Somaliland’s Taipei Office Found Not Prosecutable as Accused

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A former staff accused the Ambassador of wrongfully dismissing her while she accused another staff member of hugging her farewell as she departed

The Republic of Somaliland Representative Office in Taiwan yesterday said that non-prosecution rulings had been issued for accusations of wrongful dismissal and sexual harassment against the office and its staff.

A woman, who used the alias “A”, accompanied by Taipei City Councilor Chang Shi-gang (張斯綱), held a press conference yesterday in Taipei.

She said that Somaliland Representative to Taiwan Mohamed Omar Hagi Mohamoud, who she had worked with as a special assistant, refused to pay for her health and labor insurance or overtime work.

Mohamoud and his family often asked her to cover personal and office expenses first, but did not reimburse her voluntarily, she said.

She said the office blamed her for foreign domestic workers quitting and fired her maliciously.

After being dismissed, “A” applied to the Taipei City Department of Labor Affairs for labor dispute mediation, but Mohamoud did not attend on the grounds that he had diplomatic immunity, she said.

She then filed a lawsuit, but the court rejected the case on the grounds that it had no jurisdiction over the issue, she said, adding that the office still owes her wages, labor and health insurance payments and severance pay.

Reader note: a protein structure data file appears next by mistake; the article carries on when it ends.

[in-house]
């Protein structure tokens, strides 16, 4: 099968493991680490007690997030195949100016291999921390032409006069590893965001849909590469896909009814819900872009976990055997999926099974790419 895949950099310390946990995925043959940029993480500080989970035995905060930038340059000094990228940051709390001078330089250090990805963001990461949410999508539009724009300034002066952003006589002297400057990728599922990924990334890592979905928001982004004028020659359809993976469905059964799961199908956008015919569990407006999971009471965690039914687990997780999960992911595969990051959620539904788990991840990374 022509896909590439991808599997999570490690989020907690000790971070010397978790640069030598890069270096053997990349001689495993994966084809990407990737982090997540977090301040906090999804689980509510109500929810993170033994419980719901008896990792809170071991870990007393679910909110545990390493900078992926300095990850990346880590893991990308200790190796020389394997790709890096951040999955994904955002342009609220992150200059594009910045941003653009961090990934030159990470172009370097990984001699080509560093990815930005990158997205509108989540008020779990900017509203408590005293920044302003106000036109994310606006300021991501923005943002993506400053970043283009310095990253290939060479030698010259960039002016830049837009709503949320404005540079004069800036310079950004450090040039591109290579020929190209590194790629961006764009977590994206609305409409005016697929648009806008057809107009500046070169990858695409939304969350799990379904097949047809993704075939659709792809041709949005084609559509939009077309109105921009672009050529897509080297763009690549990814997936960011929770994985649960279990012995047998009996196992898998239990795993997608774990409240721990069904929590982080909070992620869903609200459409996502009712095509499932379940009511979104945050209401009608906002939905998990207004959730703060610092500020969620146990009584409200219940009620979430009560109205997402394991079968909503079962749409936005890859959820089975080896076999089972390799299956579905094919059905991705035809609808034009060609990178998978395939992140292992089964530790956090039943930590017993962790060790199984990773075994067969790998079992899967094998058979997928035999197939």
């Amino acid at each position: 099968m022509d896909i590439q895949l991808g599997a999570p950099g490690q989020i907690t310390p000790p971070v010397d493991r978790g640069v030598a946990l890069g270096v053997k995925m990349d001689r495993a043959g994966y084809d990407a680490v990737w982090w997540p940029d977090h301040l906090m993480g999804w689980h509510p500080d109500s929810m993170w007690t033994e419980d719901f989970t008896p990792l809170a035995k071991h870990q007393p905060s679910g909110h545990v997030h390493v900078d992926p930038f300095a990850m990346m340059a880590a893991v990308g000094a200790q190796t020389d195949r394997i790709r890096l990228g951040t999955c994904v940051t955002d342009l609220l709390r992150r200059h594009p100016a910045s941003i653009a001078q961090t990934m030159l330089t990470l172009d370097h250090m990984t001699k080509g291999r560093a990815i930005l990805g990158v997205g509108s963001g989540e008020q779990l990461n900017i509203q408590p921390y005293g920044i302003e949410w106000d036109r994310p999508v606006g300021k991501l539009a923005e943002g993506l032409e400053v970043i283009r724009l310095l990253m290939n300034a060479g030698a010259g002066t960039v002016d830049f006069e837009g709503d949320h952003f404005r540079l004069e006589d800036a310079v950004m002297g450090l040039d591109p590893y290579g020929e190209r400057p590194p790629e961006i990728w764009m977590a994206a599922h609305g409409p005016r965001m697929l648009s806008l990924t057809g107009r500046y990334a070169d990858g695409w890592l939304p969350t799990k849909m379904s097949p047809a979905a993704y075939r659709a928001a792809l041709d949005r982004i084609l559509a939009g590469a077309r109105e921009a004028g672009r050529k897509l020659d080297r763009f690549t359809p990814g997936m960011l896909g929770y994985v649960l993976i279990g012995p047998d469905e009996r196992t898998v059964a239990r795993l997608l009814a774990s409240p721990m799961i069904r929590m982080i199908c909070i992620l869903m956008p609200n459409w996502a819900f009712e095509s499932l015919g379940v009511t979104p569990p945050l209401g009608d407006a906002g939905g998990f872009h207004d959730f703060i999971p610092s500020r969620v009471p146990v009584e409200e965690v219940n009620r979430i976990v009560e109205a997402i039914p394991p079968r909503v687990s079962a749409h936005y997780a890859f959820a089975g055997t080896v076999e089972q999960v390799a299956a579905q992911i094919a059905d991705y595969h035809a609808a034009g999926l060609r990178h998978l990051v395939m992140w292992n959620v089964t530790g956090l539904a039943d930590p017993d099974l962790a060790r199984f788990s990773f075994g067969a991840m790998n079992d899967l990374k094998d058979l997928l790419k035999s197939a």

She also said that a coworker forcibly hugged her before her departure.

She reported the incident to the police, but the defendant was not prosecuted, as the prosecutors considered the hug “a blessing,” she said.

The coworker, who served as the head of economy and trade at the office, held a student visa rather than a work visa, Chang said.

In response, the office said that the accusations were not true.

“A” filed lawsuits over her dismissal and alleged sexual harassment, which the prosecutors decided not to pursue, the office said.

The office also said that all due fees had been paid to “A,” and the staff member holding a student visa had obtained a work permit and worked part-time in accordance with Taiwan’s laws.

The Ministry of Foreign Affairs yesterday said that it had contacted “A” several times, after it learned about the situation last year.

The ministry also asked the office to handle labor disputes concerning Taiwanese employees according to local regulations, it said.

It notified the office that foreign students in Taiwan must apply for a work permit from the Ministry of Labor before they are allowed to work, it said.

The ministry respects the result of the investigation conducted by prosecutors and the police as well as the court’s ruling, it said.

By Liu Tzu-hsuan

Taipei Times

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